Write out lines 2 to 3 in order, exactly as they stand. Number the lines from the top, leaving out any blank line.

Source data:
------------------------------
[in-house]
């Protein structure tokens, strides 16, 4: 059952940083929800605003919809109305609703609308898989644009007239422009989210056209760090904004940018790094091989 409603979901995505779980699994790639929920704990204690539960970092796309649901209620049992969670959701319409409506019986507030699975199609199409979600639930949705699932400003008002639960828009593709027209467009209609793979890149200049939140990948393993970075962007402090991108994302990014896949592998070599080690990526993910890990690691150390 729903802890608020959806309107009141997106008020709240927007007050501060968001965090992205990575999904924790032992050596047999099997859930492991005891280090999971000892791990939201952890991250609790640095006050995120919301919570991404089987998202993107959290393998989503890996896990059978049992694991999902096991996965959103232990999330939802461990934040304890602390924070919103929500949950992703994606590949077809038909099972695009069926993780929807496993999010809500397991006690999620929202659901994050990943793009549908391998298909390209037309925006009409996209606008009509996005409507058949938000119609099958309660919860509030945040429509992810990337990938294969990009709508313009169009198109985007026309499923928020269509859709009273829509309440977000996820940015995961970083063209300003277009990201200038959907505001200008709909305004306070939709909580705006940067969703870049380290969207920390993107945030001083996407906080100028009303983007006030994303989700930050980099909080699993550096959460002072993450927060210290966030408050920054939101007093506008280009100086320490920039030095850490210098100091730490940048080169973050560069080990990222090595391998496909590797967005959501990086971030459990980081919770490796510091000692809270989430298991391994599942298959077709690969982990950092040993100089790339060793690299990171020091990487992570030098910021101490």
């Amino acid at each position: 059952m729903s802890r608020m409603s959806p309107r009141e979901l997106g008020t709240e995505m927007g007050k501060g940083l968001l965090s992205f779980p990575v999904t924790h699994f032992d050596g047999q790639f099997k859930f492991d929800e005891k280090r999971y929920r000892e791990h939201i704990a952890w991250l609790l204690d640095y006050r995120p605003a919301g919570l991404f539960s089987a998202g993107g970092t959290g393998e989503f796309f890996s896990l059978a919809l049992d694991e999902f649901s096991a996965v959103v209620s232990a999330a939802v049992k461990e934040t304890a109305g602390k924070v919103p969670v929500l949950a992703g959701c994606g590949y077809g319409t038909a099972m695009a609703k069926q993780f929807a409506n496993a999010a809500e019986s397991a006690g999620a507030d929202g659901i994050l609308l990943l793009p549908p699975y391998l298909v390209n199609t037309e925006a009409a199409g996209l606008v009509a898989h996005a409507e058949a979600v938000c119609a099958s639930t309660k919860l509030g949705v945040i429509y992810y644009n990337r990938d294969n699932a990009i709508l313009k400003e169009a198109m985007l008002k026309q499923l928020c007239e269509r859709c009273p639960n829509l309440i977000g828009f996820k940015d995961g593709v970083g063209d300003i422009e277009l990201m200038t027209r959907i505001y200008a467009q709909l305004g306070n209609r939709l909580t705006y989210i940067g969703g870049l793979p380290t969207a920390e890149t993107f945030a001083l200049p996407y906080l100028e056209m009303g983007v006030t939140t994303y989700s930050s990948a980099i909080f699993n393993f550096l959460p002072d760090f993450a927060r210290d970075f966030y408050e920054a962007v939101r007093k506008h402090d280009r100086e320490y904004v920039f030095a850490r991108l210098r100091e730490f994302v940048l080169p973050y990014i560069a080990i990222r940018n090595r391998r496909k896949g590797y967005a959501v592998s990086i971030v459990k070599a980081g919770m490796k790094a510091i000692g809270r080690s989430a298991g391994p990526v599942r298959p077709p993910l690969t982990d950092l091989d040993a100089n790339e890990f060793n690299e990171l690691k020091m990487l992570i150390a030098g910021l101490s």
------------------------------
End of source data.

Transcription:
């Protein structure tokens, strides 16, 4: 059952940083929800605003919809109305609703609308898989644009007239422009989210056209760090904004940018790094091989 409603979901995505779980699994790639929920704990204690539960970092796309649901209620049992969670959701319409409506019986507030699975199609199409979600639930949705699932400003008002639960828009593709027209467009209609793979890149200049939140990948393993970075962007402090991108994302990014896949592998070599080690990526993910890990690691150390 729903802890608020959806309107009141997106008020709240927007007050501060968001965090992205990575999904924790032992050596047999099997859930492991005891280090999971000892791990939201952890991250609790640095006050995120919301919570991404089987998202993107959290393998989503890996896990059978049992694991999902096991996965959103232990999330939802461990934040304890602390924070919103929500949950992703994606590949077809038909099972695009069926993780929807496993999010809500397991006690999620929202659901994050990943793009549908391998298909390209037309925006009409996209606008009509996005409507058949938000119609099958309660919860509030945040429509992810990337990938294969990009709508313009169009198109985007026309499923928020269509859709009273829509309440977000996820940015995961970083063209300003277009990201200038959907505001200008709909305004306070939709909580705006940067969703870049380290969207920390993107945030001083996407906080100028009303983007006030994303989700930050980099909080699993550096959460002072993450927060210290966030408050920054939101007093506008280009100086320490920039030095850490210098100091730490940048080169973050560069080990990222090595391998496909590797967005959501990086971030459990980081919770490796510091000692809270989430298991391994599942298959077709690969982990950092040993100089790339060793690299990171020091990487992570030098910021101490």
């Amino acid at each position: 059952m729903s802890r608020m409603s959806p309107r009141e979901l997106g008020t709240e995505m927007g007050k501060g940083l968001l965090s992205f779980p990575v999904t924790h699994f032992d050596g047999q790639f099997k859930f492991d929800e005891k280090r999971y929920r000892e791990h939201i704990a952890w991250l609790l204690d640095y006050r995120p605003a919301g919570l991404f539960s089987a998202g993107g970092t959290g393998e989503f796309f890996s896990l059978a919809l049992d694991e999902f649901s096991a996965v959103v209620s232990a999330a939802v049992k461990e934040t304890a109305g602390k924070v919103p969670v929500l949950a992703g959701c994606g590949y077809g319409t038909a099972m695009a609703k069926q993780f929807a409506n496993a999010a809500e019986s397991a006690g999620a507030d929202g659901i994050l609308l990943l793009p549908p699975y391998l298909v390209n199609t037309e925006a009409a199409g996209l606008v009509a898989h996005a409507e058949a979600v938000c119609a099958s639930t309660k919860l509030g949705v945040i429509y992810y644009n990337r990938d294969n699932a990009i709508l313009k400003e169009a198109m985007l008002k026309q499923l928020c007239e269509r859709c009273p639960n829509l309440i977000g828009f996820k940015d995961g593709v970083g063209d300003i422009e277009l990201m200038t027209r959907i505001y200008a467009q709909l305004g306070n209609r939709l909580t705006y989210i940067g969703g870049l793979p380290t969207a920390e890149t993107f945030a001083l200049p996407y906080l100028e056209m009303g983007v006030t939140t994303y989700s930050s990948a980099i909080f699993n393993f550096l959460p002072d760090f993450a927060r210290d970075f966030y408050e920054a962007v939101r007093k506008h402090d280009r100086e320490y904004v920039f030095a850490r991108l210098r100091e730490f994302v940048l080169p973050y990014i560069a080990i990222r940018n090595r391998r496909k896949g590797y967005a959501v592998s990086i971030v459990k070599a980081g919770m490796k790094a510091i000692g809270r080690s989430a298991g391994p990526v599942r298959p077709p993910l690969t982990d950092l091989d040993a100089n790339e890990f060793n690299e990171l690691k020091m990487l992570i150390a030098g910021l101490s």